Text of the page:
Love and Loss
in an Era
By Yochi Dreasen
Over 5,000 Americans have died fighting in the wars in Iraq and Afghanistan. And, over the past 12 years, more than 2,000 soldiers have committed suicide
One military family experienced both of those horrors — losing one
son in combat and one to suicide. Journalist Yochi Dreazen's new
The Invisible Front: Love And Loss In An Era of Endless
War, tells the true story of the Graham family and two events
that would forever change the very fabric of their world
Before the tragedies, the Grahams would've fit right in a Norman
Rockwell painting. Mark and Carol Graham were college sweethearts.
Their three children — Jeff, Kevin, and Melanie — were inseparable.
Mark was a decorated officer and his sons were following his
But within the span of one year, the Grahams would lose both of
their sons to very different battles. In the decade since their sons
died, Carol and Mark — now a retired major general — have fought to
prevent military suicides.
Dreazen tells NPR's Arun Rath that the Grahams, who were involved
throughout the book-writing process, were nervous that people "would
read it and think of them as having failed their sons in some way."
"But their reaction was, ultimately, if a few people read this and it may change them, then they're willing to have that risk out there," he says.
And the good news is.............a difference is being made. This was just released January 17, 2014:
Joint Base Lewis-McChord recorded a small decline in soldier suicides in 2013, marking its first drop in self-inflicted deaths since 2007.
As many as 12 soldiers at the base took their own lives last year, down from 13 in each of the two previous years, according to the I Corps. Two of the deaths are confirmed as suicides and 10 remain under investigation.
While the numbers appear to have held fairly steady, Lewis-McChord’s stateside population grew dramatically between 2012 and 2013.
In 2012, all three of the base’s Stryker brigades deployed to
Afghanistan at different times. Each took between 3,500 soldiers and
4,500 soldiers. By contrast, the base was full for most of 2013 with
about 34,000 active-duty troops at home.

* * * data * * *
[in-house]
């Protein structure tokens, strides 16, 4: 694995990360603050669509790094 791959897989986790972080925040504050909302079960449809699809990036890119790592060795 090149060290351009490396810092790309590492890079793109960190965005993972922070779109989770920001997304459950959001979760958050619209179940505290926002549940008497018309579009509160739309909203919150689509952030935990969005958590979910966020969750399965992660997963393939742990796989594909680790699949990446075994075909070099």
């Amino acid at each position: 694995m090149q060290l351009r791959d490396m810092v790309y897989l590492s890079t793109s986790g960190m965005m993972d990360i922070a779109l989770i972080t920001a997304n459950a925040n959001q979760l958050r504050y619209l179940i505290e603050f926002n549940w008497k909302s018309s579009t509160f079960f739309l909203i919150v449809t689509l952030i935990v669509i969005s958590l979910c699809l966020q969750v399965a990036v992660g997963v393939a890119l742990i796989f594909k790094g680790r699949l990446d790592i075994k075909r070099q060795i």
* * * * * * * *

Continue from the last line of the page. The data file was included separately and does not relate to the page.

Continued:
“We had one fewer (suicide) this year. You might say that’s not much progress,” I Corps Commander and Lewis-McChord senior Army officer Lt. Gen. Robert Brown said. “But we had 15,000 more people here.”
The slight decline is consistent with an Armywide trend. In
November, the Defense Department reported suicides declined by 22
percent compared with the same period in 2012, when a record 349
soldiers, sailors, airmen and Marines took their own lives.
Self-inflicted deaths among active-duty soldiers began climbing
steadily about 2005 and continued to rise despite an intense
prevention campaign that steered tens of millions of dollars to
research, outreach and training programs.
The causes for the suicide increase defy easy explanation and
don’t necessarily connect to a stepped-up pace of combat. Army
reports showed that about half of the deaths involved new soldiers
who had never deployed to a warzone.
“It breaks your heart,” Brown said. “The Army spends millions of
dollars in programs to help individuals, and if we know (someone is
in trouble), we can help.” Lewis-McChord hosted several high-profile suicide prevention
programs in the past two years. In late 2012, it halted normal
business for a week and directed soldiers to visit suicide
prevention programs around the base.
Last March, retired Maj. Gen. Mark Graham and his wife Carol visited Lewis-McChord to talk with soldiers about the two sons they lost, one to suicide and the other to war.Their experiences set the tone for emotional forums in which Lewis-McChord soldiers opened up about times they’ve thought about ending their own lives.
Afterward, Brown said, Lewis-McChord did not see a suicide for
“I was like ‘Oh my gosh. We’ve broken through. We’ve made it.
We’ve figured this out.’ I was very excited,” he said. “And then we
had a string from all different units; no pattern.” Nonetheless, Brown said the different suicide prevention
campaigns have saved lives. He pointed to changes such as behavioral
health providers “embedded” inside combat units, and he said command
teams are more responsive when they hear of a soldier considering
Plus, since the Grahams visited, Brown said more soldiers are speaking up when they notice a friend making comments that suggest a self-destructive thought. “They felt like they were dropping the dime on somebody,” Brown said. Now, “the No. 1 way we (find) out about a suicidal ideation is from a friend, a peer.”
Adam Ashton: 253-597-8646
>>>>>>>Much more in "Legacy Part 2"